She’s not a bank robber, but a judge said he’s hard-pressed to see the distinction between robbing a bank and Victoria Lee Lewin’s embezzlement of $143,000 from the Edmonds School District.
Snohomish Country Superior Court Judge George Bowden on Monday, June 20, sentenced Lewin, 56, of Lynnwood, to 13 months in state prison. The term is an extraordinarily long prison stint for theft.
Lewin, a former district bookkeeper, has no criminal history, and she stood to spend just three months or less in the county jail under the state’s sentencing laws.
By law, Bowden was able to go beyond the standard sentencing range because Lewin had agreed that what she did was a major economic offense against the school district.
Deputy prosecutor Adam Cornell asked for only four months in jail. Lynnwood defense lawyer Michael Mulvihill recommended three months or less.
Bowden acknowledged that Lewin cooperated with school officials and the state auditor when the theft was discovered. She also pleaded guilty, saving the state the expense of a trial.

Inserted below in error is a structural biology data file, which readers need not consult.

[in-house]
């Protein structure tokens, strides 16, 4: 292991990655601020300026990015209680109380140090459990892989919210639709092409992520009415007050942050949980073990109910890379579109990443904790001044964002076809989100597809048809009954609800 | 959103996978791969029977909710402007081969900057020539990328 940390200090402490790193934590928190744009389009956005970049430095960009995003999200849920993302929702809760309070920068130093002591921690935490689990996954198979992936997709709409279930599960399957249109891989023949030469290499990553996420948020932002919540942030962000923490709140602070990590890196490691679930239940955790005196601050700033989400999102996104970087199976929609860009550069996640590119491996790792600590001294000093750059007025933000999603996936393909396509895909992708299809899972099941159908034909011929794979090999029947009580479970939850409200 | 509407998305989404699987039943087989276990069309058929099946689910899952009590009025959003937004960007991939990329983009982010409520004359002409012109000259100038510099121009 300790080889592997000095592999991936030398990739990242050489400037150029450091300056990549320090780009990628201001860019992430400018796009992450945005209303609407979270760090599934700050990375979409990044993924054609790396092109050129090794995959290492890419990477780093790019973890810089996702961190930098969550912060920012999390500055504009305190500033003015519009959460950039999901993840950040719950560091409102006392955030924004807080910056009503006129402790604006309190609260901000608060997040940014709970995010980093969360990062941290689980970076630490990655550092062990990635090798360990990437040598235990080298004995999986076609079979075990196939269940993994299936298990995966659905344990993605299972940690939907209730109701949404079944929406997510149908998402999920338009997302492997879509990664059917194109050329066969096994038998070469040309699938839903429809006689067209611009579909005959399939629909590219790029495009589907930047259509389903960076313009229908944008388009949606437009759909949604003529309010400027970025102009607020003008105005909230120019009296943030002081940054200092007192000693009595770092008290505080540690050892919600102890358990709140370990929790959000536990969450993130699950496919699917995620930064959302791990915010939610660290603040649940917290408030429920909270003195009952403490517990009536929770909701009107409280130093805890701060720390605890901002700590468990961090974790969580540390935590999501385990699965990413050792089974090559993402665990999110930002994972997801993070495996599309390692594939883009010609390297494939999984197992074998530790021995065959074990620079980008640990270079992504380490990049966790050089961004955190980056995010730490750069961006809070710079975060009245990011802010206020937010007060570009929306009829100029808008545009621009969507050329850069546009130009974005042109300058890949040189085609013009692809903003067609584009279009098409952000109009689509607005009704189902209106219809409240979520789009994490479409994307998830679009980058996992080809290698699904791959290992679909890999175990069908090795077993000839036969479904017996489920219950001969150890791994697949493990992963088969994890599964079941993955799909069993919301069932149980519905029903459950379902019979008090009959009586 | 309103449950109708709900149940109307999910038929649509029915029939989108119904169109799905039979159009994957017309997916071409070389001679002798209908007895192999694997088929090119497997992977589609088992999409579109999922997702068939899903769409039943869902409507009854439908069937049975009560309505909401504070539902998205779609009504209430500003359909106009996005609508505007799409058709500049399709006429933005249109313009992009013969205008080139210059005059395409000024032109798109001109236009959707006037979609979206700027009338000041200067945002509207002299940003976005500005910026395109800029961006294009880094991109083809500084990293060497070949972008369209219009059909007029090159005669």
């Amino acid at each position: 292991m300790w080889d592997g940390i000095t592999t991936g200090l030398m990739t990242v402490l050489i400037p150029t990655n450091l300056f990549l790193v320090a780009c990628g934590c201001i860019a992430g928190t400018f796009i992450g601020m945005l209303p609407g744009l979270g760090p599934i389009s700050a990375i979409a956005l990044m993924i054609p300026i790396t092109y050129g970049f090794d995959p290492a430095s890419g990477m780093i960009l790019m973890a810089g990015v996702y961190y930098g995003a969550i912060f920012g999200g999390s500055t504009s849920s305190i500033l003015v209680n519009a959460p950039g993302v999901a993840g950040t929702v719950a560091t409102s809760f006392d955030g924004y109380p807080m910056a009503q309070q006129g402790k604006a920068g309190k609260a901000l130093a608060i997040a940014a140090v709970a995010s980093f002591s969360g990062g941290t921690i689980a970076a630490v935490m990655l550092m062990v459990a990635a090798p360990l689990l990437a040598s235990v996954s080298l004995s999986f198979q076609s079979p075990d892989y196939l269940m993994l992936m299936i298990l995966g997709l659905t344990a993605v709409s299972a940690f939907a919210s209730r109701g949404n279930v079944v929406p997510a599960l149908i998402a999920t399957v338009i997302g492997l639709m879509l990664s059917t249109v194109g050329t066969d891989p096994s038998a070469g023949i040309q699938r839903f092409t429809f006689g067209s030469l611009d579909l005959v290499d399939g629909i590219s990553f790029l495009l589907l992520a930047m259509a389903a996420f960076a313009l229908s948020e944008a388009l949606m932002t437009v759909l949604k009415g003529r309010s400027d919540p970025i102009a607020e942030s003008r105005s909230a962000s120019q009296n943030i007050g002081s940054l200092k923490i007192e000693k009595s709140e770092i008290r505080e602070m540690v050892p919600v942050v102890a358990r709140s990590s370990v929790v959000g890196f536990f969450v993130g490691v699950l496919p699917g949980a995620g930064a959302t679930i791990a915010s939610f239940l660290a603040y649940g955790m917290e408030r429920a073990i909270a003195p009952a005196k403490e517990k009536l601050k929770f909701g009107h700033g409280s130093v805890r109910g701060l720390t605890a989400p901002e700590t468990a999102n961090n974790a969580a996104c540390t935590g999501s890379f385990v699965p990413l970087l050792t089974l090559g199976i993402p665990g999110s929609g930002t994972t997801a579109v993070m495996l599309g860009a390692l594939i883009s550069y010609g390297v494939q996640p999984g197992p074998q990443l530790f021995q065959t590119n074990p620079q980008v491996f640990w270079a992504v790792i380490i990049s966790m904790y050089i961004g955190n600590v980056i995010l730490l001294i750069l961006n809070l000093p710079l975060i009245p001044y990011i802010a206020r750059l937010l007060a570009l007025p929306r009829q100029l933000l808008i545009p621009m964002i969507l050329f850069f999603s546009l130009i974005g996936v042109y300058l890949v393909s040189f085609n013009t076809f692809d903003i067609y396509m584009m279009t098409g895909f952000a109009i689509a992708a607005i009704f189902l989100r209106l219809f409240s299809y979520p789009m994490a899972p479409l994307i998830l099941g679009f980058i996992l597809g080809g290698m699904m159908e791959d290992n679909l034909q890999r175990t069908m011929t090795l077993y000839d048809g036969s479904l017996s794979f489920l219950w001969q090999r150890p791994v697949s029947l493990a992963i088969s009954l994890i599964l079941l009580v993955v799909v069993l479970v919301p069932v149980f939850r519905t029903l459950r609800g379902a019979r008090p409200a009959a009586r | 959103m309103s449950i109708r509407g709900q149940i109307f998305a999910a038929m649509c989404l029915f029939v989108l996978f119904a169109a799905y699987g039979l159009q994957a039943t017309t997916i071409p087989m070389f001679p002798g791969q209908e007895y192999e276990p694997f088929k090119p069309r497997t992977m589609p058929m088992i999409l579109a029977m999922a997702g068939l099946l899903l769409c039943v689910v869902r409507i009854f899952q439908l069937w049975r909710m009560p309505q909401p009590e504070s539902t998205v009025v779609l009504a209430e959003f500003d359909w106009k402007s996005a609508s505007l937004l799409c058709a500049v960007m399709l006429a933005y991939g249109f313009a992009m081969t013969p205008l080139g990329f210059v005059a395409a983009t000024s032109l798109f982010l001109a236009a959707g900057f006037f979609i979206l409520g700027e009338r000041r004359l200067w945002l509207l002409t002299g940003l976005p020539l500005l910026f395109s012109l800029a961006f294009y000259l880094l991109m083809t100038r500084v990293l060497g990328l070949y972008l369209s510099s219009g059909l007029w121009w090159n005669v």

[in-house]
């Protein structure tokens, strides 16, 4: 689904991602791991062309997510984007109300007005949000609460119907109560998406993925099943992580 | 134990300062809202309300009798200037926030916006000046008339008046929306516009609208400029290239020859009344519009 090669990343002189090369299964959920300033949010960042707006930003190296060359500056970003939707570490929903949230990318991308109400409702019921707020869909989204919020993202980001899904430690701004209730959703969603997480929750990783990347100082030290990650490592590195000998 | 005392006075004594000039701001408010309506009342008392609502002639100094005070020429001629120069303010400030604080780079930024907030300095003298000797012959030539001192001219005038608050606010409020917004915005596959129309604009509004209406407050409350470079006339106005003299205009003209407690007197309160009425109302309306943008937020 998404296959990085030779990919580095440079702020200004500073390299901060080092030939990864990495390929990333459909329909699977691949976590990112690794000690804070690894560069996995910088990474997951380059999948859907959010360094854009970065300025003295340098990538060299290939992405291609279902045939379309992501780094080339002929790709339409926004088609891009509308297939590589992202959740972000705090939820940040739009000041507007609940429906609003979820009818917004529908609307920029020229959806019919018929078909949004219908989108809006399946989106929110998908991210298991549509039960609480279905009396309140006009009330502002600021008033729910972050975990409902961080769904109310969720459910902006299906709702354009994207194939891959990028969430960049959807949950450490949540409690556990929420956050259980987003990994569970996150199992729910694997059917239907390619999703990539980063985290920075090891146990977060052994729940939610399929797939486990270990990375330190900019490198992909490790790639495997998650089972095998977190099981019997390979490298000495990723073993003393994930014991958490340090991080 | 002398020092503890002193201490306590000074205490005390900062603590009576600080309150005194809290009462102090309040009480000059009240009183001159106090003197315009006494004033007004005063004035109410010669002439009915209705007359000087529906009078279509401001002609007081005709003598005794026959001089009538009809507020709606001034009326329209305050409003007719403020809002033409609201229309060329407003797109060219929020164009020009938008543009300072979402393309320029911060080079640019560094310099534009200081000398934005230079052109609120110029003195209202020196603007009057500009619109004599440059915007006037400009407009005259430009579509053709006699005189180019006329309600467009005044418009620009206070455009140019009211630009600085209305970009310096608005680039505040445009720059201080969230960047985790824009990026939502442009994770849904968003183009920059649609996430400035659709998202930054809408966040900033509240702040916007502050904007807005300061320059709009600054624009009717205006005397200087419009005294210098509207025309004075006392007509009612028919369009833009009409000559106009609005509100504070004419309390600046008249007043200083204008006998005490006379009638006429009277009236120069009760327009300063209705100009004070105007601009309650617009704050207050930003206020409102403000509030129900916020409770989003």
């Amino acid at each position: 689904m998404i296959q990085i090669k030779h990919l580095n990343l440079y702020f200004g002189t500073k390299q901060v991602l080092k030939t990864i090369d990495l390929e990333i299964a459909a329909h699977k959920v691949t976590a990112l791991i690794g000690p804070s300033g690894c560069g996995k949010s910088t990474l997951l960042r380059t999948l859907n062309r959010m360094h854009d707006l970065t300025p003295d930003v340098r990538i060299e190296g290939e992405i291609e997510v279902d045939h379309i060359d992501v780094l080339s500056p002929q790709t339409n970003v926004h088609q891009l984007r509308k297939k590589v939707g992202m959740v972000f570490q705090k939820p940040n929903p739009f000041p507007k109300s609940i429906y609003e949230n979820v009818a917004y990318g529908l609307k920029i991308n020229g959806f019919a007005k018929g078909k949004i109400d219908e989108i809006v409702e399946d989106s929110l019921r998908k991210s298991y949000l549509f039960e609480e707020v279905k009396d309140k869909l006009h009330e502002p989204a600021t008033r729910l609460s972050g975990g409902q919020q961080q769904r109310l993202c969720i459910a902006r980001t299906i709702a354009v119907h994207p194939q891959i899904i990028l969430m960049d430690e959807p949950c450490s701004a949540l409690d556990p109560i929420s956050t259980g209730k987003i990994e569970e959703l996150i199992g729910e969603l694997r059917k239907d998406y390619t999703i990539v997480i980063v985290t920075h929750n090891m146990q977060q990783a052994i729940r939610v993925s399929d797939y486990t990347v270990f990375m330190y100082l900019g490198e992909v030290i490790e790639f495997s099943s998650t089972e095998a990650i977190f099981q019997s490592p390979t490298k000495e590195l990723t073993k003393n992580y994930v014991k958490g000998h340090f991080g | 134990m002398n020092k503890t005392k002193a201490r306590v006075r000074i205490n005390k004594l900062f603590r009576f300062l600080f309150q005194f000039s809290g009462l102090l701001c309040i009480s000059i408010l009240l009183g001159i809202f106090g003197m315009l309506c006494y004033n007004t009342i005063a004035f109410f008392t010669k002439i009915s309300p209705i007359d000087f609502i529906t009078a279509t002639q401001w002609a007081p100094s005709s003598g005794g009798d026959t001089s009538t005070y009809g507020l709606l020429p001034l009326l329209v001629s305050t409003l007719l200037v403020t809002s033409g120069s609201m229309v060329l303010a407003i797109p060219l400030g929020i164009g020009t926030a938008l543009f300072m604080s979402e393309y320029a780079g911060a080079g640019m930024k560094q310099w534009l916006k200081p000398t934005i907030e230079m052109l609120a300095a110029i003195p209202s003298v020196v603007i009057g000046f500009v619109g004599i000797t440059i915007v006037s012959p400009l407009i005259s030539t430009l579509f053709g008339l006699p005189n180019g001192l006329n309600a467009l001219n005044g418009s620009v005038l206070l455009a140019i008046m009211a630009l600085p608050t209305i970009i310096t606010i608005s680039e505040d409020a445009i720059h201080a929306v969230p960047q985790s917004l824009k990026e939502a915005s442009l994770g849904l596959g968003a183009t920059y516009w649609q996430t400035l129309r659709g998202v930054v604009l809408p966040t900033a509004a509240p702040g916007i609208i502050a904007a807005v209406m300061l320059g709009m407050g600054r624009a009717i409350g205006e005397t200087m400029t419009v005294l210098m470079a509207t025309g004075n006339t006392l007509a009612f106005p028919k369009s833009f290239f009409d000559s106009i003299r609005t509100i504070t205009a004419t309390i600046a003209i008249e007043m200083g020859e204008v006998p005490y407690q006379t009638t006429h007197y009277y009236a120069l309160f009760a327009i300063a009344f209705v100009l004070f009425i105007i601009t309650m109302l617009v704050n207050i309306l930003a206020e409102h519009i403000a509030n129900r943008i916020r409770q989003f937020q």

“Candidly, that saved you a considerable amount of time,” Bowden told her.
After imposing the surprise prison term, Bowden said “I do not do so lightly. I do so because of the magnitude of the crime.”
Prosecutors charged her with first-degree theft for siphoning cash from district revenue sources to her private use between 1998 and 2002. It is unclear how she spent the money.
An accounts receivable bookkeeper, Lewin was a school district employee for 12 years. As part of her job, she received cash and checks from schools and other departments within the district.
She admitted taking from departments that usually don’t keep close tabs on their books, court documents said.
Among other things, she took money paid by parents for after-school care and stole payments from other school districts for special education students taught within the Edmonds schools, said Marla Miller, a district director for business and operations.
Since Lewin was charged, the district has implemented new procedures to prevent a repeat, Miller said.
Lewin “literally stole educational opportunities for children,” Miller told the judge.
Outside of court, she said “the taxpayers need to understand that she was held accountable.”
Besides prison, Lewin is obligated to pay back a big chunk of the money.